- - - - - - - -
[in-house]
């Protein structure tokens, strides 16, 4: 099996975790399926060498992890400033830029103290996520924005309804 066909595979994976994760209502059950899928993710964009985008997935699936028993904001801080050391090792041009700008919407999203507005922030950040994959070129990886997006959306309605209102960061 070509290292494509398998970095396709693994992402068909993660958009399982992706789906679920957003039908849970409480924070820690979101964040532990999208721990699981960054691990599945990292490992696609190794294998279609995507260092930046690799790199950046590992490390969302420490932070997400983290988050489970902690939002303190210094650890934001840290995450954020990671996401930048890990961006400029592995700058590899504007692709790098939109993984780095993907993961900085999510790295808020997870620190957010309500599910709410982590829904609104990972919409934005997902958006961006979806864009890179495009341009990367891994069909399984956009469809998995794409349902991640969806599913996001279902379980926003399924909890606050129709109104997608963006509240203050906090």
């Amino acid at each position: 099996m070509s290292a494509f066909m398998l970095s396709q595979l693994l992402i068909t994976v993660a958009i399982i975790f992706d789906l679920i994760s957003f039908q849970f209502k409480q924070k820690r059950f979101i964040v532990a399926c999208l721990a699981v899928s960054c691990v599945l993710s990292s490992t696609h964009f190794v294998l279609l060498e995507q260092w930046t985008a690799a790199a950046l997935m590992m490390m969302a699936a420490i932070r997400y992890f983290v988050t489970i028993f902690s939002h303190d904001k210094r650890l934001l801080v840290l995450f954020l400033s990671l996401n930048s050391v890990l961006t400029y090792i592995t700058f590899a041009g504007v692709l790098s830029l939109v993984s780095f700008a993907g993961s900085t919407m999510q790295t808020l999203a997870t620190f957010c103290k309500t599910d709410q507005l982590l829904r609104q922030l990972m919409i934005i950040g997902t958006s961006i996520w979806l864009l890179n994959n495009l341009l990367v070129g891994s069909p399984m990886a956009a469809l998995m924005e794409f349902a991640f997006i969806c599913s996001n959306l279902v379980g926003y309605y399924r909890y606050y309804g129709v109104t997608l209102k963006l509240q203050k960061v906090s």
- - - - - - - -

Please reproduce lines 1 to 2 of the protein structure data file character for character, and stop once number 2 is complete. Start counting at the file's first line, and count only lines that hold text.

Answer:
[in-house]
């Protein structure tokens, strides 16, 4: 099996975790399926060498992890400033830029103290996520924005309804 066909595979994976994760209502059950899928993710964009985008997935699936028993904001801080050391090792041009700008919407999203507005922030950040994959070129990886997006959306309605209102960061 070509290292494509398998970095396709693994992402068909993660958009399982992706789906679920957003039908849970409480924070820690979101964040532990999208721990699981960054691990599945990292490992696609190794294998279609995507260092930046690799790199950046590992490390969302420490932070997400983290988050489970902690939002303190210094650890934001840290995450954020990671996401930048890990961006400029592995700058590899504007692709790098939109993984780095993907993961900085999510790295808020997870620190957010309500599910709410982590829904609104990972919409934005997902958006961006979806864009890179495009341009990367891994069909399984956009469809998995794409349902991640969806599913996001279902379980926003399924909890606050129709109104997608963006509240203050906090």